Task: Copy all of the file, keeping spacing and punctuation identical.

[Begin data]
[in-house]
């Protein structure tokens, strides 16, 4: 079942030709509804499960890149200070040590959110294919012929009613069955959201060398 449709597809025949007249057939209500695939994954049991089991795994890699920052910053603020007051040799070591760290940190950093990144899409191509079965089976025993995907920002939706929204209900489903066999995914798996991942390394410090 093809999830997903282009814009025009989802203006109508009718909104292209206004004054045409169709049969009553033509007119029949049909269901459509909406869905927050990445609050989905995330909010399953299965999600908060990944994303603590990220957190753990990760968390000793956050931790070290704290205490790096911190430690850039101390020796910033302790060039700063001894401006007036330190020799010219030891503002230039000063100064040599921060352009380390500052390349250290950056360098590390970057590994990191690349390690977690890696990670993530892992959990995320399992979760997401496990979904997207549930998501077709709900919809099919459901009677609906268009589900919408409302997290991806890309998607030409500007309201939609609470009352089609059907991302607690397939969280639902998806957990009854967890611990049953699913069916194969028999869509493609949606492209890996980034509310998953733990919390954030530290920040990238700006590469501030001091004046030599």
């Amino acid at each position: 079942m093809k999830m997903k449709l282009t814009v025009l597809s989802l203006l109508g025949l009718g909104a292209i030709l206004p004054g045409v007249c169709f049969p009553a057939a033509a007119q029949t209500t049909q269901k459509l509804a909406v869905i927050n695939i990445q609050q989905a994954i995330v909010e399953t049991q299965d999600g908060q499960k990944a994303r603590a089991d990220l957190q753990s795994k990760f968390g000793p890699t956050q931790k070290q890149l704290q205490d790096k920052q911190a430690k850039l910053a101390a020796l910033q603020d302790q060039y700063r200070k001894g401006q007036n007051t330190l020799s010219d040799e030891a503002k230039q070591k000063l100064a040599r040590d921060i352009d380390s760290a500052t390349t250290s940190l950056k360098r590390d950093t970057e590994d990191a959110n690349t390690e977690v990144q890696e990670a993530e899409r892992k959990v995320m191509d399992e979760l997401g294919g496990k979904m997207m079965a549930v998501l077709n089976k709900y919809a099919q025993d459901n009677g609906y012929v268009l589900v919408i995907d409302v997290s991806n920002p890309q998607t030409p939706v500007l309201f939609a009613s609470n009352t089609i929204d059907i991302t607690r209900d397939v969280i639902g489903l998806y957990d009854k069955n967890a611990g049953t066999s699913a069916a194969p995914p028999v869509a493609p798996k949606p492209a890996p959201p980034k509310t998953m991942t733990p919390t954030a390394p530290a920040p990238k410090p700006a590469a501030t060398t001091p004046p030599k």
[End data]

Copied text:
[in-house]
């Protein structure tokens, strides 16, 4: 079942030709509804499960890149200070040590959110294919012929009613069955959201060398 449709597809025949007249057939209500695939994954049991089991795994890699920052910053603020007051040799070591760290940190950093990144899409191509079965089976025993995907920002939706929204209900489903066999995914798996991942390394410090 093809999830997903282009814009025009989802203006109508009718909104292209206004004054045409169709049969009553033509007119029949049909269901459509909406869905927050990445609050989905995330909010399953299965999600908060990944994303603590990220957190753990990760968390000793956050931790070290704290205490790096911190430690850039101390020796910033302790060039700063001894401006007036330190020799010219030891503002230039000063100064040599921060352009380390500052390349250290950056360098590390970057590994990191690349390690977690890696990670993530892992959990995320399992979760997401496990979904997207549930998501077709709900919809099919459901009677609906268009589900919408409302997290991806890309998607030409500007309201939609609470009352089609059907991302607690397939969280639902998806957990009854967890611990049953699913069916194969028999869509493609949606492209890996980034509310998953733990919390954030530290920040990238700006590469501030001091004046030599």
């Amino acid at each position: 079942m093809k999830m997903k449709l282009t814009v025009l597809s989802l203006l109508g025949l009718g909104a292209i030709l206004p004054g045409v007249c169709f049969p009553a057939a033509a007119q029949t209500t049909q269901k459509l509804a909406v869905i927050n695939i990445q609050q989905a994954i995330v909010e399953t049991q299965d999600g908060q499960k990944a994303r603590a089991d990220l957190q753990s795994k990760f968390g000793p890699t956050q931790k070290q890149l704290q205490d790096k920052q911190a430690k850039l910053a101390a020796l910033q603020d302790q060039y700063r200070k001894g401006q007036n007051t330190l020799s010219d040799e030891a503002k230039q070591k000063l100064a040599r040590d921060i352009d380390s760290a500052t390349t250290s940190l950056k360098r590390d950093t970057e590994d990191a959110n690349t390690e977690v990144q890696e990670a993530e899409r892992k959990v995320m191509d399992e979760l997401g294919g496990k979904m997207m079965a549930v998501l077709n089976k709900y919809a099919q025993d459901n009677g609906y012929v268009l589900v919408i995907d409302v997290s991806n920002p890309q998607t030409p939706v500007l309201f939609a009613s609470n009352t089609i929204d059907i991302t607690r209900d397939v969280i639902g489903l998806y957990d009854k069955n967890a611990g049953t066999s699913a069916a194969p995914p028999v869509a493609p798996k949606p492209a890996p959201p980034k509310t998953m991942t733990p919390t954030a390394p530290a920040p990238k410090p700006a590469a501030t060398t001091p004046p030599k």